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4 hours ago, iancal said:

The challenge that the public has is discerning between a travel agent and what I would call a data entry clerk who does nothing but enter my travel order on a travel vendor's system.  I would suspect that the commission structure is different for both as would be the sales targets and over achievement adders.

 

I have zero knowledge of the subject and am too lazy to google it, but I could see a system using piecework pay for a straight forward booking entry vs a commissioned sales agent.  

 

Folks, I'm not saying it happens, so no need to bring out the torches and pitchforks!  :classic_biggrin:

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11 minutes ago, leaveitallbehind said:

That is a correct figure as reported by the cruise industry.  Just my opinion but Amazon's "sell and ship" model is to deliver physical goods and products and is not set up to provide the direct service required after the sale and up to the time of boarding that would be required with booking cruises.  And if they could, I'm not sure they would want to wait until a cruise is completed before being paid their commission to do so.

 

Yeah, I'm not sure either, but I sure won't be surprised if it happens.  

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34 minutes ago, ldubs said:

In all of this discussion, the thing I would not have guessed is that 75% of cruise bookings are via a travel agent vs directly with the cruise line site -- assuming that is a factual figure.    I suppose if you consider the perks claimed, it kind of makes sense, but I would not have guessed that high.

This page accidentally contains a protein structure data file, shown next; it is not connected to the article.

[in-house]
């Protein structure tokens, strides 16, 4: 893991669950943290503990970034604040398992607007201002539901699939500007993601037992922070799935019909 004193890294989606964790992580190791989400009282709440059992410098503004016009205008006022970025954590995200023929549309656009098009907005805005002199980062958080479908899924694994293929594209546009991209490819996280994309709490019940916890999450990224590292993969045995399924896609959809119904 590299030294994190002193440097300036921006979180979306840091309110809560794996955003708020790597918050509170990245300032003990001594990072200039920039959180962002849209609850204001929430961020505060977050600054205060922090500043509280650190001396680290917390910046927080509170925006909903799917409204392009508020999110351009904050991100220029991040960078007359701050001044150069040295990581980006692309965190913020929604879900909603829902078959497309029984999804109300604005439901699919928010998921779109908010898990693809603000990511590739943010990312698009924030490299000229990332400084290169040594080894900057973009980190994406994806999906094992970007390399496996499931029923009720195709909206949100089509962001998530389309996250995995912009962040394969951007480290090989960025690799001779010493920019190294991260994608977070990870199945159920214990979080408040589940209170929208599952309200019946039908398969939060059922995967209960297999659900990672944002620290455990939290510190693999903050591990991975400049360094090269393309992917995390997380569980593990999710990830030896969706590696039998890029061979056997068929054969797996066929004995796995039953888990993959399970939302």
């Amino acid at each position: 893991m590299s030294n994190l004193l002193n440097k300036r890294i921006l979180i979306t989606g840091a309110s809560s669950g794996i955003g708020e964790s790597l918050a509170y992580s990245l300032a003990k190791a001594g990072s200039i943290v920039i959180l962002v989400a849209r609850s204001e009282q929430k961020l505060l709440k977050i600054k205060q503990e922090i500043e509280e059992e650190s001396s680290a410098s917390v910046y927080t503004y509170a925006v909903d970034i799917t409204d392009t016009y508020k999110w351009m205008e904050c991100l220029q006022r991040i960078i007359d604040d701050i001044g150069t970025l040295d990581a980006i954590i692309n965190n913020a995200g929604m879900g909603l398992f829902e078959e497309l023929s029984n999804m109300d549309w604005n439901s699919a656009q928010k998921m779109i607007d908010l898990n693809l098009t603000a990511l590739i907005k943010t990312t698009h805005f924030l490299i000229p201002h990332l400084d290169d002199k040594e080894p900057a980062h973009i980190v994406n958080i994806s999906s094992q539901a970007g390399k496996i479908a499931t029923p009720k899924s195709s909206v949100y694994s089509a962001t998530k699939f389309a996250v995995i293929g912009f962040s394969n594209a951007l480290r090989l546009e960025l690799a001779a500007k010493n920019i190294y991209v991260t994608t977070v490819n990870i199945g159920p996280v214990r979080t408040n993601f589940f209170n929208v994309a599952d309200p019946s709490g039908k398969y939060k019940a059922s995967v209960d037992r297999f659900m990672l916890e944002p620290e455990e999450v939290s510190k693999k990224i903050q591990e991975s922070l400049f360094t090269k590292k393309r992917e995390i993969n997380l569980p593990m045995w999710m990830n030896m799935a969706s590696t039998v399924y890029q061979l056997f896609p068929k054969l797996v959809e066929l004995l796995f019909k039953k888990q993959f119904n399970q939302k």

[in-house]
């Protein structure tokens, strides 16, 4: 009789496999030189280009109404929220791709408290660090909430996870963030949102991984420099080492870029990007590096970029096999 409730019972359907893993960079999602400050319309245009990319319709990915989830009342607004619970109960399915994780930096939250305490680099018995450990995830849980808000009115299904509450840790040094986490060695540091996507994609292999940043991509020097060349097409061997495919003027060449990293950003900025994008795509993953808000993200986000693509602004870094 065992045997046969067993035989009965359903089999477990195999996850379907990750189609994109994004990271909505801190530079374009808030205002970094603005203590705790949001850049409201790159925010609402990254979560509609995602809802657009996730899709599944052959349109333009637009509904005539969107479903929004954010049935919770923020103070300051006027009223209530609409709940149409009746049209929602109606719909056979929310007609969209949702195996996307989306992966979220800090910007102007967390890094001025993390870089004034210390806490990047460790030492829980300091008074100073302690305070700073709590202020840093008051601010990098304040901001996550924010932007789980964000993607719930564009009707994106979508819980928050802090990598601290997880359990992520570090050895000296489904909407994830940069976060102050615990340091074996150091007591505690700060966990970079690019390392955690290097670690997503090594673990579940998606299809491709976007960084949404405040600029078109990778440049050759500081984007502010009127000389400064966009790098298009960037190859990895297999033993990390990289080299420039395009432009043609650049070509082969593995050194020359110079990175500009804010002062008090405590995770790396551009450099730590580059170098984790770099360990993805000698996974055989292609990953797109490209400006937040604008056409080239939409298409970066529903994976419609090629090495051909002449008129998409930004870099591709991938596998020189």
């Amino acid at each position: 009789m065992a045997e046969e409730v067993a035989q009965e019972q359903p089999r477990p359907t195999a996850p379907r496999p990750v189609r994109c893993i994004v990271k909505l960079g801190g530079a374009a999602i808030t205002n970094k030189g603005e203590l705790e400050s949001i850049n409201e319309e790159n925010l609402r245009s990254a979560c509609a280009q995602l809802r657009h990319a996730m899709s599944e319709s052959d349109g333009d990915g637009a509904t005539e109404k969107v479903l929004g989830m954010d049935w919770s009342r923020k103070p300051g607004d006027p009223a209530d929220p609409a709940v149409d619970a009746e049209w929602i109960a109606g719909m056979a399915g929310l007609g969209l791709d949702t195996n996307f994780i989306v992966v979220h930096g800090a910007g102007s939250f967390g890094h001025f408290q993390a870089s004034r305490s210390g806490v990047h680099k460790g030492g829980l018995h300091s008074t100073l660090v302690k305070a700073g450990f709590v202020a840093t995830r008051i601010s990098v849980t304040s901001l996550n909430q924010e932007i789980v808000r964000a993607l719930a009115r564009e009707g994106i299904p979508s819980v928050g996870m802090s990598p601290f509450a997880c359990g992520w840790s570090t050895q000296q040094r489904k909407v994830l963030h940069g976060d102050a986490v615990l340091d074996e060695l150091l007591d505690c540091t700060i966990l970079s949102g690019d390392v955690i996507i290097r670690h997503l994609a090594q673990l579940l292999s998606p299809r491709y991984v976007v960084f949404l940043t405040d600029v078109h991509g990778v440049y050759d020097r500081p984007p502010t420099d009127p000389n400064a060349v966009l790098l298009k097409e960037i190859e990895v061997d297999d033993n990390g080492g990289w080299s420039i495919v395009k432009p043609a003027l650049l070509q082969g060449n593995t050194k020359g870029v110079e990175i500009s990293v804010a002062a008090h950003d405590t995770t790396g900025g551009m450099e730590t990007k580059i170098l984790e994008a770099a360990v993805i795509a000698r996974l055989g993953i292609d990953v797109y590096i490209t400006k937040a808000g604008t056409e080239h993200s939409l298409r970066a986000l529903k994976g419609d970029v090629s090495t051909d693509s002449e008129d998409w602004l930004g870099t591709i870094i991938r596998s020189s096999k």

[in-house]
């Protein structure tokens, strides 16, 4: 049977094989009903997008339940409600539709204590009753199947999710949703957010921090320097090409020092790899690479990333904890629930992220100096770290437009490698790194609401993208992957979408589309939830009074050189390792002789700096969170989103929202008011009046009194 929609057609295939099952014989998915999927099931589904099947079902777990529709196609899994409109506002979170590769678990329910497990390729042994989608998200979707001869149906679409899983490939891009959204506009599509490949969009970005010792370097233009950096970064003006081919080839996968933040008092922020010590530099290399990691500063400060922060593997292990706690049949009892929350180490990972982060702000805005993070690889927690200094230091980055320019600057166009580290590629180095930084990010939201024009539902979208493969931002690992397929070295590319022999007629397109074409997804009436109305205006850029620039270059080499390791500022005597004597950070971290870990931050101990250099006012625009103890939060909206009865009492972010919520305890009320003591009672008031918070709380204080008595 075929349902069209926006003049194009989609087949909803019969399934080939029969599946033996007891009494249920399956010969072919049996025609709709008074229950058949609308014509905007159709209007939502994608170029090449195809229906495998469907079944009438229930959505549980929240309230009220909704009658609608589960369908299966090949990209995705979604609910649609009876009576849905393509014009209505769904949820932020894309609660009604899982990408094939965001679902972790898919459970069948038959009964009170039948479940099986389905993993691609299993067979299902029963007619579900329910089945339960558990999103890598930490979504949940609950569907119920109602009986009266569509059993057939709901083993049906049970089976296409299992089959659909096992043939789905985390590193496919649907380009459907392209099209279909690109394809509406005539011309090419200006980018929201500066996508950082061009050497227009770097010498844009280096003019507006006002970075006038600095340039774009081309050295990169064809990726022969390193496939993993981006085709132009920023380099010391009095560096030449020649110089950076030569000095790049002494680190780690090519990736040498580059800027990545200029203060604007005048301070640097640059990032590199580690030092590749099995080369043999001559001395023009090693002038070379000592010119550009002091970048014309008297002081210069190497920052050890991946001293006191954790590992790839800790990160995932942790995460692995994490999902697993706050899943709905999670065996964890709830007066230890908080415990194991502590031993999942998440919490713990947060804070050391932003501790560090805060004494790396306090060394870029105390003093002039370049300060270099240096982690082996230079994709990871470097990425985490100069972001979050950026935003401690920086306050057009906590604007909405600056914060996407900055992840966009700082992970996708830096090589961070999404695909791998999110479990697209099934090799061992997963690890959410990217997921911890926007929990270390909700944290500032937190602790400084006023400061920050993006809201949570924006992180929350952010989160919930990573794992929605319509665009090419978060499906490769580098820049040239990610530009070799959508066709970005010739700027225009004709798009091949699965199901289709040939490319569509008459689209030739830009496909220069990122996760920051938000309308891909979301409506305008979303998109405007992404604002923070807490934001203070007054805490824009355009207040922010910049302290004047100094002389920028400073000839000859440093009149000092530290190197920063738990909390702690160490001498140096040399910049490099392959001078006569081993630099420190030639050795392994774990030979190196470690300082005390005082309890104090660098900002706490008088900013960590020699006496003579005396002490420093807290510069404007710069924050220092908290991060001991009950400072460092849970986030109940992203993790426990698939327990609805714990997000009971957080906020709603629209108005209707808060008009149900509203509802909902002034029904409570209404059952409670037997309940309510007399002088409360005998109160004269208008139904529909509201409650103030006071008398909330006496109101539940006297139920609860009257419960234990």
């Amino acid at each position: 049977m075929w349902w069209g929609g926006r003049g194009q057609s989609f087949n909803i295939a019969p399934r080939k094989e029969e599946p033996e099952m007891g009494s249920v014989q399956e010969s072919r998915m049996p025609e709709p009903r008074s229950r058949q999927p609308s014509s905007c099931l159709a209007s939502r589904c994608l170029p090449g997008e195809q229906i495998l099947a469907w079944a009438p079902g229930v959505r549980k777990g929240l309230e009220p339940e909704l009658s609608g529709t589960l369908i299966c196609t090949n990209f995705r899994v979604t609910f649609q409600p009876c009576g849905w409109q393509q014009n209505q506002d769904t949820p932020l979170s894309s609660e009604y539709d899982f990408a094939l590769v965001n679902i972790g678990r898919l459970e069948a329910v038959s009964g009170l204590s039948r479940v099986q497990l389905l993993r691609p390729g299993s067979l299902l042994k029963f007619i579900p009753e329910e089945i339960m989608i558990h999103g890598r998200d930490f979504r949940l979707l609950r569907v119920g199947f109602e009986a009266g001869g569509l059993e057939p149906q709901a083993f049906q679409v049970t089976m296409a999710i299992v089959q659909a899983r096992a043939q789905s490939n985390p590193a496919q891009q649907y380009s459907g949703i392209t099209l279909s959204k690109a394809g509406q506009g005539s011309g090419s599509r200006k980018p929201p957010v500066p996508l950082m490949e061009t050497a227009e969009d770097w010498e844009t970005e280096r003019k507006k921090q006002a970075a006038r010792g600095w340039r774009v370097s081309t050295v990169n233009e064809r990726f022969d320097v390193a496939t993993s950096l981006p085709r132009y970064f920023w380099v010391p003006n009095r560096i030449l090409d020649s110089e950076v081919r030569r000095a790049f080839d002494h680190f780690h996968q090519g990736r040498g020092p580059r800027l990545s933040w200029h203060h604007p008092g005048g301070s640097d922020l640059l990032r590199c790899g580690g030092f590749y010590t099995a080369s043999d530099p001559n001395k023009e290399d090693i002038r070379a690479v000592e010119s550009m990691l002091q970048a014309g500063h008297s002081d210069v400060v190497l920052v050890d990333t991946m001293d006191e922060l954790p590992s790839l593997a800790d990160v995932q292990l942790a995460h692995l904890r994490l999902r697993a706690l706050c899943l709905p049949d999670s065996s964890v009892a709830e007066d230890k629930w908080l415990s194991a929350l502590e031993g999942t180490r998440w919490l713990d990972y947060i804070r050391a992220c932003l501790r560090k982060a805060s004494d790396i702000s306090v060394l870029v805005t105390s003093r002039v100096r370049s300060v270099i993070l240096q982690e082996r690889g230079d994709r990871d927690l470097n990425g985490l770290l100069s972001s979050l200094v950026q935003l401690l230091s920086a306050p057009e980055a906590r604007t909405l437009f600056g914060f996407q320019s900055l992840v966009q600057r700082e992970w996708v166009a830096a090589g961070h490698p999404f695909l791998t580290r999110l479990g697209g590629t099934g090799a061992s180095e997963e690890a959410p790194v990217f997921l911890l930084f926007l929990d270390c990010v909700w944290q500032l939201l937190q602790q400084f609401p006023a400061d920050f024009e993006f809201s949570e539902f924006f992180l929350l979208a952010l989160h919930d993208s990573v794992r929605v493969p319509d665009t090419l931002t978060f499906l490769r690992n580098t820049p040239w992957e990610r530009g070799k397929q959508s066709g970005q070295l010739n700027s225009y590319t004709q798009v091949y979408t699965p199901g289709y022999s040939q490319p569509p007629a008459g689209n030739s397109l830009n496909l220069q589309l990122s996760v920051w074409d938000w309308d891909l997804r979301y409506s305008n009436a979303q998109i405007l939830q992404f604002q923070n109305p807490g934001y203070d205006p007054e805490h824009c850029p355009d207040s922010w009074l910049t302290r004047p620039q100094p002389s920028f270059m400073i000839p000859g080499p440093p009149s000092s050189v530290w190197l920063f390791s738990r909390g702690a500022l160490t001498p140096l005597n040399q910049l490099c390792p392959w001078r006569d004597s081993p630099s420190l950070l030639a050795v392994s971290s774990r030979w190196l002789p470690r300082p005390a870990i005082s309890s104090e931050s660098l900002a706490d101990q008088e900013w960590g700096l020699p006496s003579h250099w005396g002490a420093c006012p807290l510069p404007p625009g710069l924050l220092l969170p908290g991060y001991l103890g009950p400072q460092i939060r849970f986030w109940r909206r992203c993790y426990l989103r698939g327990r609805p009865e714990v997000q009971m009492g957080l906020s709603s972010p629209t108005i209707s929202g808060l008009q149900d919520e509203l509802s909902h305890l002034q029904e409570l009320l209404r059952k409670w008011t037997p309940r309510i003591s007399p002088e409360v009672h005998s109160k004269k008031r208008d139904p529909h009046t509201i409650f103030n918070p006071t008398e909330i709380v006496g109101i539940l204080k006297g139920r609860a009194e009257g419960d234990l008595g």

Considering the amount of revenue involved, I'm surprised Amazon isn't handing bookings.  

 

 

Agree!  Although we have always shopping around among cruise agencies (for the best deal) we assumed a high percentage of folks did book direct.  As I posted earlier in this thread, we learned of the approximate 80% figure (book through agencies) from a future cruise consultant who works on ships of a major cruise line.  That info is about 5 years old, and the percentage obviously various from line to line.  But we recently talked to another future cruise agent (on a different mass market line) who, although she did not know the exact number, said the vast majority of bookings are done by agencies.

 

As to Amazon, they have a unique business model that is more about logistics and an e-marketer that makes markets between customers and third party sellers.  They could easily sub-contract with a major travel/cruise seller and get into the cruise market.  So perhaps in the near future we will see the launching of "Amazon Travel" or perhaps "Amazon Cruises."   We would think a big issue for Amazon to overcome would be the tendency of many who book cruises/tours to want some "handholding." The Amazon Business model is about using high tech and minimal humans.   Most folks who deal with Amazon seldom to ever feel the need to deal with a human.   Subcontracting with some other major travel providers (kind of like the warehouse clubs) might work, but it would be a new direction for their business planning.

 

Hank

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Posted (edited)
1 hour ago, Hlitner said: